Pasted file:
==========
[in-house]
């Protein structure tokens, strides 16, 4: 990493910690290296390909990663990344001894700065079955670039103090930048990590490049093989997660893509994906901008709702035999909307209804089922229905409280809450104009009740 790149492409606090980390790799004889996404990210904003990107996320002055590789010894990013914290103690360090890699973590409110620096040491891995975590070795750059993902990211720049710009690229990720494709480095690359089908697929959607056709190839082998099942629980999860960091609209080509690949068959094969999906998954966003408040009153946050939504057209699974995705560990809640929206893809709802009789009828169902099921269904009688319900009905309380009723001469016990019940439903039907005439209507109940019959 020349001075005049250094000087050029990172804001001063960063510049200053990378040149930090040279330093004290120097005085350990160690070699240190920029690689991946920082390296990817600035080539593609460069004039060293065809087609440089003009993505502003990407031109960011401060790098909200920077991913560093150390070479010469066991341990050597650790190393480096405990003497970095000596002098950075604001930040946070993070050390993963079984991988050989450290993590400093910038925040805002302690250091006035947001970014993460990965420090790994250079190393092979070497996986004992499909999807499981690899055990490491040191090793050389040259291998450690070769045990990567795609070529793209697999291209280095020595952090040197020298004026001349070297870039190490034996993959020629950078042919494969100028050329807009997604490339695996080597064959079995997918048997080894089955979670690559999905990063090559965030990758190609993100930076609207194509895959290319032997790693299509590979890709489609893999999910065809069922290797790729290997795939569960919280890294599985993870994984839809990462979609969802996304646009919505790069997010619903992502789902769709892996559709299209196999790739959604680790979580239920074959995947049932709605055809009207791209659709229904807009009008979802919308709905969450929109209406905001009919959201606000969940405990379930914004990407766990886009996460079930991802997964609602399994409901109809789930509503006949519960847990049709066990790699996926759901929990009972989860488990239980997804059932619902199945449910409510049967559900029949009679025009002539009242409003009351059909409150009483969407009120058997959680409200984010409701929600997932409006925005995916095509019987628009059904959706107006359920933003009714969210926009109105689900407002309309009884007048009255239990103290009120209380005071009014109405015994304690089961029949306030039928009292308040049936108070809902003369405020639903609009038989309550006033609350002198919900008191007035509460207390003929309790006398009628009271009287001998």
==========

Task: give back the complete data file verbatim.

[in-house]
């Protein structure tokens, strides 16, 4: 990493910690290296390909990663990344001894700065079955670039103090930048990590490049093989997660893509994906901008709702035999909307209804089922229905409280809450104009009740 790149492409606090980390790799004889996404990210904003990107996320002055590789010894990013914290103690360090890699973590409110620096040491891995975590070795750059993902990211720049710009690229990720494709480095690359089908697929959607056709190839082998099942629980999860960091609209080509690949068959094969999906998954966003408040009153946050939504057209699974995705560990809640929206893809709802009789009828169902099921269904009688319900009905309380009723001469016990019940439903039907005439209507109940019959 020349001075005049250094000087050029990172804001001063960063510049200053990378040149930090040279330093004290120097005085350990160690070699240190920029690689991946920082390296990817600035080539593609460069004039060293065809087609440089003009993505502003990407031109960011401060790098909200920077991913560093150390070479010469066991341990050597650790190393480096405990003497970095000596002098950075604001930040946070993070050390993963079984991988050989450290993590400093910038925040805002302690250091006035947001970014993460990965420090790994250079190393092979070497996986004992499909999807499981690899055990490491040191090793050389040259291998450690070769045990990567795609070529793209697999291209280095020595952090040197020298004026001349070297870039190490034996993959020629950078042919494969100028050329807009997604490339695996080597064959079995997918048997080894089955979670690559999905990063090559965030990758190609993100930076609207194509895959290319032997790693299509590979890709489609893999999910065809069922290797790729290997795939569960919280890294599985993870994984839809990462979609969802996304646009919505790069997010619903992502789902769709892996559709299209196999790739959604680790979580239920074959995947049932709605055809009207791209659709229904807009009008979802919308709905969450929109209406905001009919959201606000969940405990379930914004990407766990886009996460079930991802997964609602399994409901109809789930509503006949519960847990049709066990790699996926759901929990009972989860488990239980997804059932619902199945449910409510049967559900029949009679025009002539009242409003009351059909409150009483969407009120058997959680409200984010409701929600997932409006925005995916095509019987628009059904959706107006359920933003009714969210926009109105689900407002309309009884007048009255239990103290009120209380005071009014109405015994304690089961029949306030039928009292308040049936108070809902003369405020639903609009038989309550006033609350002198919900008191007035509460207390003929309790006398009628009271009287001998």